Abstract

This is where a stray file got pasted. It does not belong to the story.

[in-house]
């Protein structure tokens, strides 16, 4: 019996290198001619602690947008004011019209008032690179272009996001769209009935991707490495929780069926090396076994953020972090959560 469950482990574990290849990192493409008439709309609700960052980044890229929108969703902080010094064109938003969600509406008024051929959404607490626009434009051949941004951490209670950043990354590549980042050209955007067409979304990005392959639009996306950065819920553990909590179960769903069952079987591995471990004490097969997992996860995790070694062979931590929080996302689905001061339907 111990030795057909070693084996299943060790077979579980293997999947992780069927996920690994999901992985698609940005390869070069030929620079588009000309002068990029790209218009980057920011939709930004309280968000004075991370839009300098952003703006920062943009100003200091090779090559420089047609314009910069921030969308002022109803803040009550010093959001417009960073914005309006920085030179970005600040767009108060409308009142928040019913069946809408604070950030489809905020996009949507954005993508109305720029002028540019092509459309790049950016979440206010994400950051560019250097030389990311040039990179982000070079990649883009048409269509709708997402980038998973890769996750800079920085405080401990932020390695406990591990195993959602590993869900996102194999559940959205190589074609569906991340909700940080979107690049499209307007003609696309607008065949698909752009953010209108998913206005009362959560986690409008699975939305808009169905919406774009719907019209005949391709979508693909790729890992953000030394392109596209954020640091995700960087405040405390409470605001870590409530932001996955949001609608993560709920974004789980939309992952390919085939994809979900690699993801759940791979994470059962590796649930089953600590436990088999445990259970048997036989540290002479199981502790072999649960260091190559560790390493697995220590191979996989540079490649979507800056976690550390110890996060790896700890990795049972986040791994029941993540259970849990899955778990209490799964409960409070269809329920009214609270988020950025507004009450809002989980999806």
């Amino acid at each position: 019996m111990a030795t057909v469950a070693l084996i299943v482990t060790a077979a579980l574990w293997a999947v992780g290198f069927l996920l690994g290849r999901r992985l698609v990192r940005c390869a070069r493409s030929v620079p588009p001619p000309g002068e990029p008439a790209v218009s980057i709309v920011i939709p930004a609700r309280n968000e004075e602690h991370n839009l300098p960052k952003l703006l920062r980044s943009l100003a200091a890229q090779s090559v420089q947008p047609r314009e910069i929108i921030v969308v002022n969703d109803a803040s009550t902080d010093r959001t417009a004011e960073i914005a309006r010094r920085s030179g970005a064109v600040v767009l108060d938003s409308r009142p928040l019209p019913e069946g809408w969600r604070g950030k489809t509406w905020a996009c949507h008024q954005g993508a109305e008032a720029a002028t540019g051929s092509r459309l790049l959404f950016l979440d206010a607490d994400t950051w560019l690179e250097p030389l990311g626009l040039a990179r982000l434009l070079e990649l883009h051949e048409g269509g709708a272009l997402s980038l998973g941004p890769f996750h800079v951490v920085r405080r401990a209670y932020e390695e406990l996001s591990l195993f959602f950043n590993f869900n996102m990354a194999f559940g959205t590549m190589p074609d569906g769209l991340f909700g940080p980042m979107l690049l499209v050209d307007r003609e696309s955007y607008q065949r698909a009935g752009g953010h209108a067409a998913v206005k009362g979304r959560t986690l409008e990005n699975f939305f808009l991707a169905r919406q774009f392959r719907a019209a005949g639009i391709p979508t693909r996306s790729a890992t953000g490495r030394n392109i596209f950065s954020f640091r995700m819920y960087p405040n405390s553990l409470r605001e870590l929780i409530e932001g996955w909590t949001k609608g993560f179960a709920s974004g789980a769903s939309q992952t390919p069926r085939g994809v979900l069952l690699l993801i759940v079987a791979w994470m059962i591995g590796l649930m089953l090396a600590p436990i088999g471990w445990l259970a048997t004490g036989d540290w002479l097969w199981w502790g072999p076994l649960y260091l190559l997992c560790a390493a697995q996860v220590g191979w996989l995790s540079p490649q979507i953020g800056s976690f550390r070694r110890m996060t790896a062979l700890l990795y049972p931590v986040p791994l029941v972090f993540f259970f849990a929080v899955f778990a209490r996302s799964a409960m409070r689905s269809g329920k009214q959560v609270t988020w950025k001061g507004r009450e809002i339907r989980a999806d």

Although lesions of the striate (V1) cortex disrupt conscious vision, patients can demonstrate surprising residual abilities within their affected visual field, a phenomenon termed blindsight. The relative contribution of spared “islands” of functioning striate cortex to residual vision, versus subcortical pathways to extrastriate areas, has implications for the role of early visual areas in visual awareness and performance. Here we describe the behavioral and neural features of residual cortical function in Patient M.C., who sustained a posterior cerebral artery stroke at the age of 15 years. Within her impaired visual field, we found preserved visual abilities characteristic of blindsight, including superior detection of motion, and above-chance discrimination of shape, color, and motion direction. Functional magnetic resonance imaging demonstrated a retinotopically organized representation of M.C.'s blind visual field within the lesioned occipital lobe, specifically within area V1. The incongruity of a well-organized cortex and M.C.'s markedly impaired vision was resolved by measurement of functional responses within her damaged occipital lobe. Attenuated neural contrast-response functions were found to correlate with M.C.'s impaired psychophysical performance. These results demonstrate that the behavioral features of blindsight may arise in the presence of residual striate responses that are spatially organized and sensitive to contrast variation.

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